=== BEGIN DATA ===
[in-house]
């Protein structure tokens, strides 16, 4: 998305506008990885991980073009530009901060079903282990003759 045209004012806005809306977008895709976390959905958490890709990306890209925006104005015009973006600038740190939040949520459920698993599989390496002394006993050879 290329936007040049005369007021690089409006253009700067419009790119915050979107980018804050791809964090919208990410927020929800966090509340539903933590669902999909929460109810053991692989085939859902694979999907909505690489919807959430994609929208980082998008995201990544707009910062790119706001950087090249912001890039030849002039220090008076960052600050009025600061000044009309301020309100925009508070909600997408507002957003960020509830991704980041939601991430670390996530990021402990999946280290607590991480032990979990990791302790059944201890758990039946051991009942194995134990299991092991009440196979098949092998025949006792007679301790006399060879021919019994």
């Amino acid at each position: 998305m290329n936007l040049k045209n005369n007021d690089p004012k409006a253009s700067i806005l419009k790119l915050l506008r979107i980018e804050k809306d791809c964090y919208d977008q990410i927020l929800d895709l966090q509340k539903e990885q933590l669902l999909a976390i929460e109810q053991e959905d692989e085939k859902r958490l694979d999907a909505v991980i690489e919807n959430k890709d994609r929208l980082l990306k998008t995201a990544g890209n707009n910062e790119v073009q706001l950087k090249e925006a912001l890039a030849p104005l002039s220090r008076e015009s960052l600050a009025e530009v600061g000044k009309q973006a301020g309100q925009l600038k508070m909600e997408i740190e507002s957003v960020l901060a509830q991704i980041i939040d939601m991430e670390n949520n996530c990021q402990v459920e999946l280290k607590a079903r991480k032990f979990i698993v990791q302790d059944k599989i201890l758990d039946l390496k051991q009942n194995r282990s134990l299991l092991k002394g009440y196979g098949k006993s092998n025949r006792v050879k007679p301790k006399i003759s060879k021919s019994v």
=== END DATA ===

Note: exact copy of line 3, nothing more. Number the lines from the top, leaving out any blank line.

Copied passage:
């Amino acid at each position: 998305m290329n936007l040049k045209n005369n007021d690089p004012k409006a253009s700067i806005l419009k790119l915050l506008r979107i980018e804050k809306d791809c964090y919208d977008q990410i927020l929800d895709l966090q509340k539903e990885q933590l669902l999909a976390i929460e109810q053991e959905d692989e085939k859902r958490l694979d999907a909505v991980i690489e919807n959430k890709d994609r929208l980082l990306k998008t995201a990544g890209n707009n910062e790119v073009q706001l950087k090249e925006a912001l890039a030849p104005l002039s220090r008076e015009s960052l600050a009025e530009v600061g000044k009309q973006a301020g309100q925009l600038k508070m909600e997408i740190e507002s957003v960020l901060a509830q991704i980041i939040d939601m991430e670390n949520n996530c990021q402990v459920e999946l280290k607590a079903r991480k032990f979990i698993v990791q302790d059944k599989i201890l758990d039946l390496k051991q009942n194995r282990s134990l299991l092991k002394g009440y196979g098949k006993s092998n025949r006792v050879k007679p301790k006399i003759s060879k021919s019994v």